Virtualization and Hypervisor Market Statistics and Predictions by Gartner
This week, I attended an interesting presentation on the state of virtualization and the hypervisor market at the Gartner IT Infrastructure Operations and Management Summit. A number of very interesting statistics/observations were made in this presentation about VMware and virtualization technologies:
- Virtualization is becoming mainstream: 23% of installed applications are running in a VM now. 48% of installed applications will run on a VM in 2 years.
- Very interesting differences exist between how large and small enterprises virtualize. Large enterprises virtualize as they deploy new applications/servers, i.e., new projects tend to be on virtualized platforms/hypervisors. SMBs move to virtualization all at one – i.e., they go from 0% to 100% virtualized infrastructures very quickly.
- VMware market share shows that it dominates the Virtualization market. Currently, there are an estimated 10.8mil VMs, and VMware has 84% market share, Microsoft 11%, Citrix 4%. In 2 years, this number is expected to go to 58mil VMs, with VMware’s share being 65%, Microsoft 27%, Citrix 6%.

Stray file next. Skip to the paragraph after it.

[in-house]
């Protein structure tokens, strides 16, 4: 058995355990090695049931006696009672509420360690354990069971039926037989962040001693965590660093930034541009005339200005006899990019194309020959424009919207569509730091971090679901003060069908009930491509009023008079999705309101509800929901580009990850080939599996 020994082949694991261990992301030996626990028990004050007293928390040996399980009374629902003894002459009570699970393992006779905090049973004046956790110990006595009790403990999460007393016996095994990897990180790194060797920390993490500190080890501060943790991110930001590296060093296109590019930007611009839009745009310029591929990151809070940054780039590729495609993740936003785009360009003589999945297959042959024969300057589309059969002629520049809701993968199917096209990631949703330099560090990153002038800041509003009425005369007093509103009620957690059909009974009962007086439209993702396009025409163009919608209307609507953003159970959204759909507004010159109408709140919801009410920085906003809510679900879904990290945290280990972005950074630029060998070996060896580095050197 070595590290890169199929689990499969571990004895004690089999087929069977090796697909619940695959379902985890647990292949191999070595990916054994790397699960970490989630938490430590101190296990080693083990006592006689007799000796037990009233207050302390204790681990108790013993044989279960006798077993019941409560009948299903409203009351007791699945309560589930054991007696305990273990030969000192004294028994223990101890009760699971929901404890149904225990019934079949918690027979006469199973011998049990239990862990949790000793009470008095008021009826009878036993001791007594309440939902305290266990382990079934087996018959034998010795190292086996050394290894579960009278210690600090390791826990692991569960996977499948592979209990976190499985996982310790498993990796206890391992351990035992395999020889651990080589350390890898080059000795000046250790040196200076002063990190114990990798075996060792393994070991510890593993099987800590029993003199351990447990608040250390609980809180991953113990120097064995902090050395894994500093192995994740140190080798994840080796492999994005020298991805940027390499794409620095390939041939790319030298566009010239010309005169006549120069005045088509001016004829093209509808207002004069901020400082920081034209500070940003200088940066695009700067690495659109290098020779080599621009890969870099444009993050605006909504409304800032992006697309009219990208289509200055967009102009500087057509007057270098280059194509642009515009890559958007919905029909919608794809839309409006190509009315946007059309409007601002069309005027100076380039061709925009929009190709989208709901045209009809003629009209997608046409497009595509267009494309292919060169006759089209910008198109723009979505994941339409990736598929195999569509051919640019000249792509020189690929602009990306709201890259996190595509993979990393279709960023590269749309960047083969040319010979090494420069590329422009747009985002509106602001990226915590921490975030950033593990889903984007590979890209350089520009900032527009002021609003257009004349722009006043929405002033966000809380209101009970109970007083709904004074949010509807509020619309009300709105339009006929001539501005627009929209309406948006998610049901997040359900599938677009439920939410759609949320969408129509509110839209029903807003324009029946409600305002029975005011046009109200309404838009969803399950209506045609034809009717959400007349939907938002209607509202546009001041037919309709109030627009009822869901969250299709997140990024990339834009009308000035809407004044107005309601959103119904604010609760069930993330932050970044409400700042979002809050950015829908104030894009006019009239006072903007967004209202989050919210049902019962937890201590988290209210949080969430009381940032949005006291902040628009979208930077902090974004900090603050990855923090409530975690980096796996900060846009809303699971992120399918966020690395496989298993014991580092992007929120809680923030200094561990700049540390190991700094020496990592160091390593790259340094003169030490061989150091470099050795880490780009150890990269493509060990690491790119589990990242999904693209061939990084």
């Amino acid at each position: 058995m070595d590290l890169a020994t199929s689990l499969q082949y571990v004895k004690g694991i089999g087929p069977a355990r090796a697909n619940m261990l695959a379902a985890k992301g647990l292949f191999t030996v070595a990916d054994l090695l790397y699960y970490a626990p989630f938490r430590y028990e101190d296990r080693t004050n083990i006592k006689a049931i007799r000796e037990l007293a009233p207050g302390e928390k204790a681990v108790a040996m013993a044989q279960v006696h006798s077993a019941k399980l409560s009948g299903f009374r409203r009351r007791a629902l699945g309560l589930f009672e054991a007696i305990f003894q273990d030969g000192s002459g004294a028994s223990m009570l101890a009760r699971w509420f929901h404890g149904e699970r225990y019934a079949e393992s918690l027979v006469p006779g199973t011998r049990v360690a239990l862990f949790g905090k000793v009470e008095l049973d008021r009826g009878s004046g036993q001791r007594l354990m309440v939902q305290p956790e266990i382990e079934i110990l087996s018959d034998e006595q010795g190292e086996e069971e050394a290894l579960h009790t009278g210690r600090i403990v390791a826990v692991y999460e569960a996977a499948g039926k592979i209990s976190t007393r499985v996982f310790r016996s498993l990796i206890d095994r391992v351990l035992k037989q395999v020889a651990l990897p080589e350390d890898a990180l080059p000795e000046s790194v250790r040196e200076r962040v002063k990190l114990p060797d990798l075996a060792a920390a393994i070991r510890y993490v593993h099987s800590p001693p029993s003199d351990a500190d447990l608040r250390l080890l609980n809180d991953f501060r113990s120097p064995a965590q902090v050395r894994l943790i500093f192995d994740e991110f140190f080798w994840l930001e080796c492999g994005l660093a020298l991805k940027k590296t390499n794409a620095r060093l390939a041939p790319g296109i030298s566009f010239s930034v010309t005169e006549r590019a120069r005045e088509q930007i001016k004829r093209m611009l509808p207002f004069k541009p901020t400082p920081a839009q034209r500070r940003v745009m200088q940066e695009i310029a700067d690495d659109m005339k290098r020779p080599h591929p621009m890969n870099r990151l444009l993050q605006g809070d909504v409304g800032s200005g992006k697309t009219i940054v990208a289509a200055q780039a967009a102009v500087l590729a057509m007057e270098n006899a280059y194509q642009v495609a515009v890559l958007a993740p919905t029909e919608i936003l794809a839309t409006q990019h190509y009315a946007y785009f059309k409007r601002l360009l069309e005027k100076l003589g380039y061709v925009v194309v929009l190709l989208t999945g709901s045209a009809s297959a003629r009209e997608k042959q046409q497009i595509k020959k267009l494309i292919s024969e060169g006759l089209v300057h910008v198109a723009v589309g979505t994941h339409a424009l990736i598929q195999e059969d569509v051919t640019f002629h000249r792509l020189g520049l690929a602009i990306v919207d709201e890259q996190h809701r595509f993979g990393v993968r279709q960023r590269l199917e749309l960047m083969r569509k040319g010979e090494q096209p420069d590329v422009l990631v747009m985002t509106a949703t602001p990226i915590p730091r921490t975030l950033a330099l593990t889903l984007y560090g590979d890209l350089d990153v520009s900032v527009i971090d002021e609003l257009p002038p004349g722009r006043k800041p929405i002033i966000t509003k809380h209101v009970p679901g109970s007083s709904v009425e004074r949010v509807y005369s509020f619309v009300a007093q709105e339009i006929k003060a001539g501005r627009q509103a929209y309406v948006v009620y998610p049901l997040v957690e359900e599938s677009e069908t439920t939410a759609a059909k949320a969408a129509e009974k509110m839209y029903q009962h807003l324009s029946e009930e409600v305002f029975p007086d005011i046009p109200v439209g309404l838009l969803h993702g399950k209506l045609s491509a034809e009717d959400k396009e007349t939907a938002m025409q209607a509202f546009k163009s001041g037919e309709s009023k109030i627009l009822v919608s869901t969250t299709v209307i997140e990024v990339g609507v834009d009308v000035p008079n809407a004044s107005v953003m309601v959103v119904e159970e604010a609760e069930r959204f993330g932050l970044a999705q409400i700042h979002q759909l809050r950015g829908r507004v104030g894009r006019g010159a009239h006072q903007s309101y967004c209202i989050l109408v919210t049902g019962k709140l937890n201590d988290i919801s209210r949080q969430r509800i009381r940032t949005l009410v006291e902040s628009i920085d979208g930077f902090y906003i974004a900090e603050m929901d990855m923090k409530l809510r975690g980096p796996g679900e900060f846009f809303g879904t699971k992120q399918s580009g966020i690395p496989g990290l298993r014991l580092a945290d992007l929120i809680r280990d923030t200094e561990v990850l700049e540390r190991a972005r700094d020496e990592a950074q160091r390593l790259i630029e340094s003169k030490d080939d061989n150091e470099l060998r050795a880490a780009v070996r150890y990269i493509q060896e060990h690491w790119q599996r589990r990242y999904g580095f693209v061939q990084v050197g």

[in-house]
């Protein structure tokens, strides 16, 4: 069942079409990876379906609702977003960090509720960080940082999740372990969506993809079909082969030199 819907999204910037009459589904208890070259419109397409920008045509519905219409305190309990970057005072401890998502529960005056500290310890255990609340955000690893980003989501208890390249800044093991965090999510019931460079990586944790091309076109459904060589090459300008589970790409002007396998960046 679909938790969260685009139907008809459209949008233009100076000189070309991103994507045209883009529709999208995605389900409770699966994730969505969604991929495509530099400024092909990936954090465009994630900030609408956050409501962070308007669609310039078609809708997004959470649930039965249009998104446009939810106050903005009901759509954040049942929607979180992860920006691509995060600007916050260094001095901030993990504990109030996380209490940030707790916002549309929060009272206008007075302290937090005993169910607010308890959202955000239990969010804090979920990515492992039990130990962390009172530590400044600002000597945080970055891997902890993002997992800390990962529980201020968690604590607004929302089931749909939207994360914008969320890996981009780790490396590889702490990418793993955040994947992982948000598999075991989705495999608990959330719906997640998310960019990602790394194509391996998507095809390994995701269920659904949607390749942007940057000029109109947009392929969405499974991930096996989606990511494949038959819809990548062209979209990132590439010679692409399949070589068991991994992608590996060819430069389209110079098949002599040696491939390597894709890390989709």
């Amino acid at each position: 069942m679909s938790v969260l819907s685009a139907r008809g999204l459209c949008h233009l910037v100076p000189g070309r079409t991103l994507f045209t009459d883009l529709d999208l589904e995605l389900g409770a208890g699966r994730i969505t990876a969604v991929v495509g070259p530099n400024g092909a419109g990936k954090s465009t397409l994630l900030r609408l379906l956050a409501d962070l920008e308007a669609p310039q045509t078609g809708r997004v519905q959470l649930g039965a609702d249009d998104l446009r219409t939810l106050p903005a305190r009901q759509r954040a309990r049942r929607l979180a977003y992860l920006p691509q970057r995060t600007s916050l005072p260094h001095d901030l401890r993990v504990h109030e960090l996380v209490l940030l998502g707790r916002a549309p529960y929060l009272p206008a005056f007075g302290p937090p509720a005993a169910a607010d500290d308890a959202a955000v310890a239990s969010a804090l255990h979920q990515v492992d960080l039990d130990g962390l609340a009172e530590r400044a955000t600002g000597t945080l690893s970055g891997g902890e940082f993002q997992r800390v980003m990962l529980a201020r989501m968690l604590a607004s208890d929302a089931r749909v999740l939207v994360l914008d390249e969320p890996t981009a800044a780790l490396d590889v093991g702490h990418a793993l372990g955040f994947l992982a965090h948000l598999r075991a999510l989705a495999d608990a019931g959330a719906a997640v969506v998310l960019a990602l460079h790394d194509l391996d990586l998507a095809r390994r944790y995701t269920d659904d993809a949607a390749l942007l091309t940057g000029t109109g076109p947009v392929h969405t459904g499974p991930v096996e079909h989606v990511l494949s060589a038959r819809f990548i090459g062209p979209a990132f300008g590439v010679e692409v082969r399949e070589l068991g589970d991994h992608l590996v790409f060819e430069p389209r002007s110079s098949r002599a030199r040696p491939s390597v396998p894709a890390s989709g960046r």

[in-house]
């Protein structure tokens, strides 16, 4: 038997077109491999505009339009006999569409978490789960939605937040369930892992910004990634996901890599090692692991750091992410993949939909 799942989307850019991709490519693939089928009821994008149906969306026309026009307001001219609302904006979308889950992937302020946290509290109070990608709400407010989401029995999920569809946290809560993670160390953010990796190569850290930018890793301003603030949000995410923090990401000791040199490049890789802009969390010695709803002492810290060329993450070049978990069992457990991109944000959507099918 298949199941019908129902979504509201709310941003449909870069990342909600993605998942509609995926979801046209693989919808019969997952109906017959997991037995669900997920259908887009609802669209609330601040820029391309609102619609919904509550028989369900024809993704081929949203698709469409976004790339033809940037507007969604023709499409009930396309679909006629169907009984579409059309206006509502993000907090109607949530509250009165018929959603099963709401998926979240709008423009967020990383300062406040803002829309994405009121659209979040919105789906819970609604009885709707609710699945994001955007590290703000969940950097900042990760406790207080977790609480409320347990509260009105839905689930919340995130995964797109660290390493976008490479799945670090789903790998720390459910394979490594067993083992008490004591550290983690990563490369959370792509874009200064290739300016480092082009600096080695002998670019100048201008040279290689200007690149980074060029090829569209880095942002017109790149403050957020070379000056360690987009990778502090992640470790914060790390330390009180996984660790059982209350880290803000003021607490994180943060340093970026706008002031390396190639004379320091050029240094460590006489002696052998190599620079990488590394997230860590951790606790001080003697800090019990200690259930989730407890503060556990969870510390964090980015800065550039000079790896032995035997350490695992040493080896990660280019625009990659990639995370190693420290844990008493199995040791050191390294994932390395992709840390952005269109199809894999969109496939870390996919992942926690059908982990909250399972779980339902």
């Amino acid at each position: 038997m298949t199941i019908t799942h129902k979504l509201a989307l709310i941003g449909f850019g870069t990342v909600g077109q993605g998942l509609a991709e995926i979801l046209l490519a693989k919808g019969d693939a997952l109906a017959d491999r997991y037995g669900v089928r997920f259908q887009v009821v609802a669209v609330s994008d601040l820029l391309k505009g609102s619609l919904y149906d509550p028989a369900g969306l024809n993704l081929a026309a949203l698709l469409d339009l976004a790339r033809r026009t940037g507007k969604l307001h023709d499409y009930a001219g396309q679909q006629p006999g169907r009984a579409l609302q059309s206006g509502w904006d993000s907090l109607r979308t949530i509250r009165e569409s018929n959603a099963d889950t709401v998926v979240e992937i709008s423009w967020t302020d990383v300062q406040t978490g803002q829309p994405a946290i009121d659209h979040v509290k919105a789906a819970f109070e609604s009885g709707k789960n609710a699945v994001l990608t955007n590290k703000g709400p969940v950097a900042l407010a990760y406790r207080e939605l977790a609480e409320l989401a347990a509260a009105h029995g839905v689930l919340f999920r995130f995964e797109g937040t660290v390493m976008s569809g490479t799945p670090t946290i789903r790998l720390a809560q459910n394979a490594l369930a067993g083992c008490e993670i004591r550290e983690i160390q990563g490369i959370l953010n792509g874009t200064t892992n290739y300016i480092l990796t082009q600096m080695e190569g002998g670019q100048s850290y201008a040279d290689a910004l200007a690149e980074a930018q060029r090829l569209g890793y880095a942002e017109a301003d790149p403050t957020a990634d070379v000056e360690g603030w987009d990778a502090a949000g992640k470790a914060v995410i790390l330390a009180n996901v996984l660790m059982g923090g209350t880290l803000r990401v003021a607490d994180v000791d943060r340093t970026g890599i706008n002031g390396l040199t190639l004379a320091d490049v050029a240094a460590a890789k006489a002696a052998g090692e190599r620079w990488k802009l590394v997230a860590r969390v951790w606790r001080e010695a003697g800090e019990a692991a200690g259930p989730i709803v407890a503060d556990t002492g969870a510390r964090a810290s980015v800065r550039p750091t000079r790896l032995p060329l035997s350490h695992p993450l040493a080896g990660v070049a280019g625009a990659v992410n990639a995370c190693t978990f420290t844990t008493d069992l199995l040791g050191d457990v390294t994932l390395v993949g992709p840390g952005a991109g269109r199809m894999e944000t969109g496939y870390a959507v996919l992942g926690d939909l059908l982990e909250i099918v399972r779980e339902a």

- Enterprises starting new will look at Microsoft virtualization. Enterprises already using VMware vSphere are likely to stay with VMware. Microsoft with its Hyper-V hypervisor will start winning in the SMB space – many of these companies that have not yet adopted virtualization will look at Microsoft’s solution.
- Microsoft Hyper-V has a lot of catch up to do. Comparing Microsoft Hyper-V with VMware vSphere, Gartner’s view is that Microsoft Hyper-V is appropriate for 1-200 VMs. Gartner likes Hyper-V’s simplicity but the big drawback pointed out was that Hyper-V’s base OS is a full copy of Microsoft Windows. The base OS can be a big fat single point of failure and Gartner views the need for a full base OS as a huge drawback of the Hyper-V architecture. In many initial installations, when the base OS was patched, the entire physical server and all its VMs had to be rebooted. Interestingly, it was pointed out that the biggest benefit of Microsoft’s Live Migration technology was that it allowed all VMs from physical server to be migrated out to another before the physical server was rebooted after patching the base OS. So Live Migration alleviated a pain introduced by having a full blown base OS and it was not really being used for dynamic migration of VMs (as in a vSphere environment). Another drawback for Hyper-V was the lack of memory overcommit capabilities in the current release.